LOL. Another NHS emergency.

    The boy that cried wolf comes to mind.
  • Casino_RoyaleCasino_Royale Posts: 55,168
    Sandpit said:

    darkage said:

    Foxy said:

    viewcode said:

    Foxy said:

    darkage said:

    Andy_JS said:

    Nigelb said:

    This is going to ripple through the economy over the next decade or two, and there's very little Korea can do about it.

    One-third of daycare centers, kindergartens to close by 2028 due to low birthrate
    https://m.koreatimes.co.kr/pages/article.asp?newsIdx=367888

    We should be watching to see how they deal with it; it's not impossible that we start going the same way in a few years.
    Assuming the high levels of immigration don't continue forever.

    The way to deal with it is to encourage people to have more children.
    You need to encourage *women* to have more children. After all, it's their choice.

    And you don't do that by trying to go back to the norms of the 1950s, or treat them as baby-making factories. So you make it possible for them to have successful careers *and* kids; and that means that men have to do their duty as well. Try to reduce financial penalties for having more kids; make schools and schooling more flexible (*); help payments with nursery places. Make absent dads pay through the nose (though this alone produces a lot more difficulties).

    Having more children isn't just a personal thing; it's a societal thing. It doesn't matter what we do to encourage women to have more children, if society does not value the children or women. From what I've read, this is part of the problem Korea faces.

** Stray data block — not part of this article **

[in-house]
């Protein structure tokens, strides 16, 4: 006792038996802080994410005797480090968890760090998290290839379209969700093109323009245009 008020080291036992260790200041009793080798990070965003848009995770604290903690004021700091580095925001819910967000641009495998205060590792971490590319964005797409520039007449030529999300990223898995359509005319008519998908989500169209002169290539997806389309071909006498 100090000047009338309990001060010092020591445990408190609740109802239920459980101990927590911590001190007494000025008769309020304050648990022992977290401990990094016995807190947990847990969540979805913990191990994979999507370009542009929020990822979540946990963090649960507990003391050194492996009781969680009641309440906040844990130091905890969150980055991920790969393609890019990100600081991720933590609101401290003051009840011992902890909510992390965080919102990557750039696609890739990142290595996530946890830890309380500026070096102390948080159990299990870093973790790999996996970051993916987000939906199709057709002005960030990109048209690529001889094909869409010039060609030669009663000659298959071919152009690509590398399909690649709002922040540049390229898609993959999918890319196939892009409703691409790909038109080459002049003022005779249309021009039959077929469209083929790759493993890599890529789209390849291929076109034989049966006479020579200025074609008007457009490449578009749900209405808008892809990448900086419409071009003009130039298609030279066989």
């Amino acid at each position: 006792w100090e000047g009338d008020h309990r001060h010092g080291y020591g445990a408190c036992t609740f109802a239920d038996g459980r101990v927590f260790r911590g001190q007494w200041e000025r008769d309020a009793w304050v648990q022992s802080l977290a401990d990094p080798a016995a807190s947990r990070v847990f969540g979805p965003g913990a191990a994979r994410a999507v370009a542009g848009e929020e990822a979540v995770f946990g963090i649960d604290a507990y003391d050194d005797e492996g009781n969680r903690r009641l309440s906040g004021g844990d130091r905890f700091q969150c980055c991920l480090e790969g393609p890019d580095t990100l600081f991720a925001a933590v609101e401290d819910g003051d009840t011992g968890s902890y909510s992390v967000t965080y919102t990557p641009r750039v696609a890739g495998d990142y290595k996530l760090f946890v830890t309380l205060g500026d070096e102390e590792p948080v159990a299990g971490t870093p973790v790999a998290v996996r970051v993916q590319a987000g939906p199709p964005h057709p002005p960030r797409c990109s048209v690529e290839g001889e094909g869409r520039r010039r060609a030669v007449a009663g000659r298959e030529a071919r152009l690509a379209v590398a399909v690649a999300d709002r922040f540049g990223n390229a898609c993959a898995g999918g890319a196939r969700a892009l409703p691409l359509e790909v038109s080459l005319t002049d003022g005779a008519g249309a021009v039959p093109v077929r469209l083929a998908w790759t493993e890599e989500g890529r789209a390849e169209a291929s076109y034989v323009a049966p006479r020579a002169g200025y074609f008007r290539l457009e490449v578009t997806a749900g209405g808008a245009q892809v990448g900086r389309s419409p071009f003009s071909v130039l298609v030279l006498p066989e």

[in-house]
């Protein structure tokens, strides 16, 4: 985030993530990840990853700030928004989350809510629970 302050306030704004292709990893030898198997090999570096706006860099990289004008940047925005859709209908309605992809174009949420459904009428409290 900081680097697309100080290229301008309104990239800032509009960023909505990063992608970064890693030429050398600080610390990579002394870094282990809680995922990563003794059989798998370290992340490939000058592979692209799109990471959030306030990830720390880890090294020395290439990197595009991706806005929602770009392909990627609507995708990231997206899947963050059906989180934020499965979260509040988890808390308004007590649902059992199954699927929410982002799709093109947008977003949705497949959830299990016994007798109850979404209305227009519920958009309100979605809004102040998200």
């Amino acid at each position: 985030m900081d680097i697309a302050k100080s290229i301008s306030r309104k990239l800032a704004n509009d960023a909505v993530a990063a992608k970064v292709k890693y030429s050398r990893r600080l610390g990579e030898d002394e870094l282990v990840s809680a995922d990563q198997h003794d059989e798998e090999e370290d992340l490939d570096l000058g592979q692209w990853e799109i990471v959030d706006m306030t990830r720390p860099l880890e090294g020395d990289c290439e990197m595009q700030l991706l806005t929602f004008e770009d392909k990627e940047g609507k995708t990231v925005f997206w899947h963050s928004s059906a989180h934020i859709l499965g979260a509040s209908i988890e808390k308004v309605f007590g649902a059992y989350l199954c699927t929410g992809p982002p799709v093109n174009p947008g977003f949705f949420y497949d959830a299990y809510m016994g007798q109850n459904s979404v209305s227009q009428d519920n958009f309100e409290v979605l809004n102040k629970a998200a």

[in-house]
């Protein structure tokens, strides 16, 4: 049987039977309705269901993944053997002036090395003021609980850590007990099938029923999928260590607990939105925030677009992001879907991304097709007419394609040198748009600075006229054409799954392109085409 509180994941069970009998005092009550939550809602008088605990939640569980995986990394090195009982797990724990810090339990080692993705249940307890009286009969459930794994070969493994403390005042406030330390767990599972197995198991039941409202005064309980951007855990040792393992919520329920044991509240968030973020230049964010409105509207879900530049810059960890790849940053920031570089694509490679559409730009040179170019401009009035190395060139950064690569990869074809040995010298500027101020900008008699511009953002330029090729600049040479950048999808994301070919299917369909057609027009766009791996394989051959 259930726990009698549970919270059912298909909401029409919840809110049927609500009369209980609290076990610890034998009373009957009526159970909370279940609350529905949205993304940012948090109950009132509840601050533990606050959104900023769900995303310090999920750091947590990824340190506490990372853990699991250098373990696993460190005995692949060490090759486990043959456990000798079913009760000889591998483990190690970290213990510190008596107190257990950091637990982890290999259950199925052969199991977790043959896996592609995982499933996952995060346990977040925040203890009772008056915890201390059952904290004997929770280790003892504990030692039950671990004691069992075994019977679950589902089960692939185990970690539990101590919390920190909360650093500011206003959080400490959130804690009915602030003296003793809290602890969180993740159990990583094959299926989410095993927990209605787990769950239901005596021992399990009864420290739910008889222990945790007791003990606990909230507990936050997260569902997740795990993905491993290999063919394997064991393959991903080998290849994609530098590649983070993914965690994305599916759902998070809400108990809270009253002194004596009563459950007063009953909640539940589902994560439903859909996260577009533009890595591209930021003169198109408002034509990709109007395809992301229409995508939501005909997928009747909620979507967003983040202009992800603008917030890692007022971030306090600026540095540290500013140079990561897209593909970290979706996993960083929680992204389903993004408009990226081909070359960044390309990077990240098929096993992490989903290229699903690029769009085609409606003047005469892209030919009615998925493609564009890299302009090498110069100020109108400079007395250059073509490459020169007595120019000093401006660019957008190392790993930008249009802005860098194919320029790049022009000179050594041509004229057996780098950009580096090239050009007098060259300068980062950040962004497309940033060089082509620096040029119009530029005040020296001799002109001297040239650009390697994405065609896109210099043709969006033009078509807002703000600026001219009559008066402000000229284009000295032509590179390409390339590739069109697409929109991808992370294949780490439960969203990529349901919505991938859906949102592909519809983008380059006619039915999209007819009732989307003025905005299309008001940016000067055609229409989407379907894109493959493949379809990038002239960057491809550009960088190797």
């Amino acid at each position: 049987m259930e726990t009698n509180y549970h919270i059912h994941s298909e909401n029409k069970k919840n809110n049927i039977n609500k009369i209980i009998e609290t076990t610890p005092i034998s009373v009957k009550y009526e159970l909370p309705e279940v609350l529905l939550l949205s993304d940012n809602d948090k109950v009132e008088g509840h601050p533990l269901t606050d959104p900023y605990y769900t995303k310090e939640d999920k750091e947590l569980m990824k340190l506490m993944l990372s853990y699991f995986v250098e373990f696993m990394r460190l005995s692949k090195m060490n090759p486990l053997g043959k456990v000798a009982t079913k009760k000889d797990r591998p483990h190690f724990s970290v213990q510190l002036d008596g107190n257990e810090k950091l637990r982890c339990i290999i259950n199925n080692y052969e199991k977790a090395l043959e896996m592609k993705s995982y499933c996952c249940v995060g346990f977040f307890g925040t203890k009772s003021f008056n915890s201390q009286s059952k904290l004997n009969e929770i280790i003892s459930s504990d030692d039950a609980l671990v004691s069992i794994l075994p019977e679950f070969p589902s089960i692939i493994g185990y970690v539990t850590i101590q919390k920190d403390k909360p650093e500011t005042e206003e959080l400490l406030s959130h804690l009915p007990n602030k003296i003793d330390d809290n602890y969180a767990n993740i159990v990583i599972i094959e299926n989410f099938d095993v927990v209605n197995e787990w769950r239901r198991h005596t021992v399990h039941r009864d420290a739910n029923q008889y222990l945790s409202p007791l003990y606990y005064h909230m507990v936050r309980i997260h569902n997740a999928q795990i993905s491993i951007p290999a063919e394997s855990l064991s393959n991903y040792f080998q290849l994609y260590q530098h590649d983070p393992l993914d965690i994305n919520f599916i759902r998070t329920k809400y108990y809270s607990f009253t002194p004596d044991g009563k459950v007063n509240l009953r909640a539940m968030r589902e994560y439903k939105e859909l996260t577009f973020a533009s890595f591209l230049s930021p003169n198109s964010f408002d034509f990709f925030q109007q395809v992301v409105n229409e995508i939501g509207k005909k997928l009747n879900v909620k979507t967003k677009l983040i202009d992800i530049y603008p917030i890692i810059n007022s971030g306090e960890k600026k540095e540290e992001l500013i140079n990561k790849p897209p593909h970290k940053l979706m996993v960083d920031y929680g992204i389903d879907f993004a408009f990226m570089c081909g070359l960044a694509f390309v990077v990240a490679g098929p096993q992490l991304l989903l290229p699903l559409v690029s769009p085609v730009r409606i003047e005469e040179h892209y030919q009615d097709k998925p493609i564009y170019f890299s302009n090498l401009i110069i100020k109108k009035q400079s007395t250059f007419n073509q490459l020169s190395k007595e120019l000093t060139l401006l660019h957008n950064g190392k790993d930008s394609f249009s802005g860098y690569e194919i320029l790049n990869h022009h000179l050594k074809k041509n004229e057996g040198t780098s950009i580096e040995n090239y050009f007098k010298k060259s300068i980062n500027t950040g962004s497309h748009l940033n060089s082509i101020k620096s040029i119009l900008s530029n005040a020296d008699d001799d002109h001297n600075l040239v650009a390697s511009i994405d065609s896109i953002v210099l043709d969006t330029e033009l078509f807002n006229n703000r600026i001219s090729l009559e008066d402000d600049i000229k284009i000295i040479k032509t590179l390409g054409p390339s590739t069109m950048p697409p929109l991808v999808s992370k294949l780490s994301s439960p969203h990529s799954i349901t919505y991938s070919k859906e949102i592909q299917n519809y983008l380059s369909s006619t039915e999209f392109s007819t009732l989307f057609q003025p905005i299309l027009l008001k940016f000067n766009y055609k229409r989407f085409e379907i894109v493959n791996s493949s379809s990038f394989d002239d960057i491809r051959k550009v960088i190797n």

Or perhaps we should choose to manage a declining birthrate, and a declining population. That's another choice, but not one I've given much thought to about the resultant political or societal effects.

    (*) Teachers will not like this.
    Finland has a fertility rate of 1.37 per woman in contrast to the UK which is 1.56 - yet Finland does most or all the things you are prescribing as the solution, and has done for generations. Looking at a list of fertility rates by nation, you can draw your own conclusions about the link between gender rights and fertility.

    It's not so simple as that, for example Iran (not noted for gender rights!) has had a massive drop in fertility rate too.

    We have societies where childbearing is not valued by men at least as much as for women.
    (I think you mean "childrearing"?)
    Yes, I edited it, but child bearing is a key part of rearing!

    How many twenty somethings really want to have kids, male or female?

    It's why the average age of mothers having their first child is 30.9 and for fathers 33.7 years:

    https://www.ons.gov.uk/peoplepopulationandcommunity/birthsdeathsandmarriages/livebirths/bulletins/birthcharacteristicsinenglandandwales/2021#:~:text=1.,fathers remained at 33.7 years

    If you start at that age it's had to have a big family.

    We now treat teenagers as children and twenty-somethings as teenagers compared to 50 years ago.

    On a personal note I am in my 40s and a lot of my friends/colleagues I know of a similar age don't have children. Time is passing and it just isn't going to happen for a lot of them. I don't really see any drive to do it.

    I would also observe that many of the people I have met over the years through football and school who had children in their 20's seemed to end up in all sorts of problems with relationship breakdowns, family court issues etc.
    Yes, many friends are still unmarried in their 40s.

    My wife and I were both 37 when we married, and I think there’s a perception that conceiving is still easy at that age. It’s really not, and it didn’t happen for us.
    Sorry to hear that.

    I agree. Biologically, we're really supposed to have children in our late teens and early twenties.

    Fertility becomes a bit harder after the age of 30, and quite a bit harder still at 35.

    After 40 it becomes very challenging.
  • Casino_RoyaleCasino_Royale Posts: 55,168
    Ratters said: